If you just want good coffee, do a flush (warming the unit up for xx hours does nothing to warm what a flush will do) for 2-4 seconds before your pour, also you can change the offset, so 202 is really 208 if your current P9 setting is 0. I set mine to -6. I also flush for a few seconds, especially if my kitchen (ambient) is cold, like 65 deg F. Also, I like quicker than stock return to brew temps, so my P6 accelerates that, at the expense of overshoot (on the display, probably not in reality).

eeeehaw Said:

SO...my question to you brewing experts:
is 140-180degF effluent sufficiently hot enough water to extract good quality espresso?  

If yes, then I'll just call it a day and say that the CC1 display doesn't correlate well to what's actually going on in the PF enough to matter.  If no, then maybe I have a machine problem.  My crema looks good, shot tastes good, but like you guys am always looking for the best results (within my limited patience).

Keep it comin'...I really appreciate it.

Posted December 29, 2012 link

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eeeehaw
Senior Member
eeeehaw
Joined: 19 Dec 2012
Posts: 12
Location: WA
Expertise: I love coffee

Espresso: Crossland CC1, Francis...
Grinder: Breville Smart Grinder
Posted Sun Dec 30, 2012, 1:29am
Subject: Re: Any one here have a Crossland CC1 yet?
 

I always do a flush of the PF before loading & tamping, to preheat it.

Remember, my primary objective here is to investigate why my water temp is *dropping so much* during the pour...I'm much less concerned at the moment of the ideal water temp at the puck.  I'm concerned because not only because a 50+degF drop in temp during the shot pull *seems* unusual to me, but also because there have been a couple CC1 posters here who don't see that drop, instead they see a drop along the lines of 10-20degF with their machines.  This indicates a fault in my machine, which is what I'm trying to confirm or not.

Not that I'm not interested in having the water temp at the puck to be ideal...it's just that it isn't quite as important as resolving the temp drop question.  Just trying to resolve one issue at a time in priority.  Another way of saying it is that it won't be very productive of my time to measure temp at the screen with PF/puck in (inc all the time it takes to rig up for such a measurement) IF the temp drop that I'm already witnessing at both the machine's display and my effluent measurement indicates a possibly broken machine to begin with.   Hope that makes sense.

I'm intrigued about the P6 & P9 settings.  Unfortunately (for me anyway), there is NO description of the P6-P9 settings in the Crossland user manual (what each does, range, factory defaults, tips, etc), and I'm not versed in those PID variables as I'm sure others here are.  I'd like to hear or read more about them, and it sounds like you now about them, ampguy?  I'm all ears :-)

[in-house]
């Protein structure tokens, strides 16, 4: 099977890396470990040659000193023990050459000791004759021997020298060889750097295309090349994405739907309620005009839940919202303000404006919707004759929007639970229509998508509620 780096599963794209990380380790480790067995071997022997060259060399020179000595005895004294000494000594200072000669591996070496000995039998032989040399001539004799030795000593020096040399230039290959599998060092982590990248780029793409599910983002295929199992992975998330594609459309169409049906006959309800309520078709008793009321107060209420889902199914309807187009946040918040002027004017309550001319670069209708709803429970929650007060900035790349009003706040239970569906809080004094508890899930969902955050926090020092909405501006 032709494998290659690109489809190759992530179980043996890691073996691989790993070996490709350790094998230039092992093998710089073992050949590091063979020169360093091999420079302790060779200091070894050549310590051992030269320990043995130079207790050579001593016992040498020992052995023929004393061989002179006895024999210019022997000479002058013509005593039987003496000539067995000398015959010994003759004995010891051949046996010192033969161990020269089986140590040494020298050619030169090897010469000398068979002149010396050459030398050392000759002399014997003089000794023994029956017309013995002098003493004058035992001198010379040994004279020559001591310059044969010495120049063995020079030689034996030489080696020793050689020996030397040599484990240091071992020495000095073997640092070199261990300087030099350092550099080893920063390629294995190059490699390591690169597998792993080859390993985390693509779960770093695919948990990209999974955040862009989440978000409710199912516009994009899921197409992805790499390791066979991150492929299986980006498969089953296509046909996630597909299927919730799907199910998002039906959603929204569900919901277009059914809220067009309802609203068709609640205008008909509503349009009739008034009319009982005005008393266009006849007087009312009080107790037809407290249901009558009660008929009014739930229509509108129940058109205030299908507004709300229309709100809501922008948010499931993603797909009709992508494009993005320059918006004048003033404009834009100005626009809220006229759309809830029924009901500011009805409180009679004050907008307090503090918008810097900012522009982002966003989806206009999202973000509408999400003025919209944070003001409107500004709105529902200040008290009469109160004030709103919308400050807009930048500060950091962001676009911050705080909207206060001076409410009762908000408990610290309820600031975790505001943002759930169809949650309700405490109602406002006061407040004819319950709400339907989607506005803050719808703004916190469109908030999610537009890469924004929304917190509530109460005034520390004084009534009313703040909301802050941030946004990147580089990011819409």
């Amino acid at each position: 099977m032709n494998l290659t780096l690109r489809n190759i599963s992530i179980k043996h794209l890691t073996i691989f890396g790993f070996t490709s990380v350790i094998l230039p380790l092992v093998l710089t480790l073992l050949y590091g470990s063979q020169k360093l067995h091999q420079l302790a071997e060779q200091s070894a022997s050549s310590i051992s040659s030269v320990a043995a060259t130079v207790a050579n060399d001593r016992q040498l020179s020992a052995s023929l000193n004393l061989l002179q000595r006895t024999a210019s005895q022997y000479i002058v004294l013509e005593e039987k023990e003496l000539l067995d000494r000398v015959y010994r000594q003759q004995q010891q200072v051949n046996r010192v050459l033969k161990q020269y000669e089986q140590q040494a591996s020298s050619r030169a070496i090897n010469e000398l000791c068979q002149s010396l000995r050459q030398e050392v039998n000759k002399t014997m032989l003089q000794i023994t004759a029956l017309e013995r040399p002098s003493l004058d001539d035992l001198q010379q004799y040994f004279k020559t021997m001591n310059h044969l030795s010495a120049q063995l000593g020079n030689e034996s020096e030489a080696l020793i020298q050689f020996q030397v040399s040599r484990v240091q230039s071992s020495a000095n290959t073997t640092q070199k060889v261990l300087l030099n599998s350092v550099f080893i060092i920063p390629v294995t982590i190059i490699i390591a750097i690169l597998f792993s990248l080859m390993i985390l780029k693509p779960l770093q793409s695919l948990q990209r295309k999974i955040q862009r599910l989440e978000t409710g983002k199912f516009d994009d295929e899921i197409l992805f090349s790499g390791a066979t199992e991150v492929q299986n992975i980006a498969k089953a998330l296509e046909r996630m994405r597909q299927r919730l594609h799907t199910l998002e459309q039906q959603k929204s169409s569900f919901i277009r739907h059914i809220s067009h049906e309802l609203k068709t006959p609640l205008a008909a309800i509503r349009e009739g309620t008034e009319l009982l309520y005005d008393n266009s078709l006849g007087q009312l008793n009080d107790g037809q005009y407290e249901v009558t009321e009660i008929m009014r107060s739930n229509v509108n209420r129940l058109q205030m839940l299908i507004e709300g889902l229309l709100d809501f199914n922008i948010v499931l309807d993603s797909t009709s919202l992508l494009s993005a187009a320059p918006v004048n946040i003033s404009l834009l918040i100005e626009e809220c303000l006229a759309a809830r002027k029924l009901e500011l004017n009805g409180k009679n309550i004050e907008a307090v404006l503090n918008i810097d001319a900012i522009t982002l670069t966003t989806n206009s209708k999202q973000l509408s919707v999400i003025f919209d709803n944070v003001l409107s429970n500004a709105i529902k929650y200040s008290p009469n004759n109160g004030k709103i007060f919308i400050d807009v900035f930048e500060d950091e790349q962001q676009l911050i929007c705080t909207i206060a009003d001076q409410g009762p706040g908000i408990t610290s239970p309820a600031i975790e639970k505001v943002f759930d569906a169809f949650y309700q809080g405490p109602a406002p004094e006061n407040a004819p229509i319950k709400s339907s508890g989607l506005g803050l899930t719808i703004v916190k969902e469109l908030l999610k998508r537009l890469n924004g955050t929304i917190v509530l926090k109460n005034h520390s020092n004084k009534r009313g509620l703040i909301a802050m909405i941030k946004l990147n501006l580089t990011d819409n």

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ampguy
Senior Member
ampguy
Joined: 23 Apr 2010
Posts: 121
Location: Pac NW
Expertise: I like coffee

Posted Sun Dec 30, 2012, 10:48am
Subject: Re: Any one here have a Crossland CC1 yet?
 

*during the pour* is still confusing to me, in your terms.

Are you saying the ~50 deg drop is without PF and 8 oz still, no PF? If so, I'm easily dropping that much, both on the readout (going from 202 to ---) when draining much of the boiler into a cup, probably more than ~50 if there is a breeze in the cool kitchen. So I think your machine is probably fine.


eeeehaw Said:

I always do a flush of the PF before loading & tamping, to preheat it.

Remember, my primary objective here is to investigate why my water temp is *dropping so much* during the pour...I'm much less concerned at the moment of the ideal water temp at the puck.  I'm concerned because not only because a 50+degF drop in temp during the shot pull *seems* unusual to me, but also because there have been a couple CC1 posters here who don't see that drop, instead they see a drop along the lines of 10-20degF with their machines.  This indicates a fault in my machine, which is what I'm trying to confirm or not.

Not that I'm not interested in having the water temp at the puck to be ideal...it's just that it isn't quite as important as resolving the temp drop question.  Just trying to resolve one issue at a time in priority.  Another way of saying it is that it won't be very productive of my time to measure temp at the screen with PF/puck in (inc all the time it takes to rig up for such a measurement) IF the temp drop that I'm already witnessing at both the machine's display and my effluent measurement indicates a possibly broken machine to begin with.   Hope that makes sense.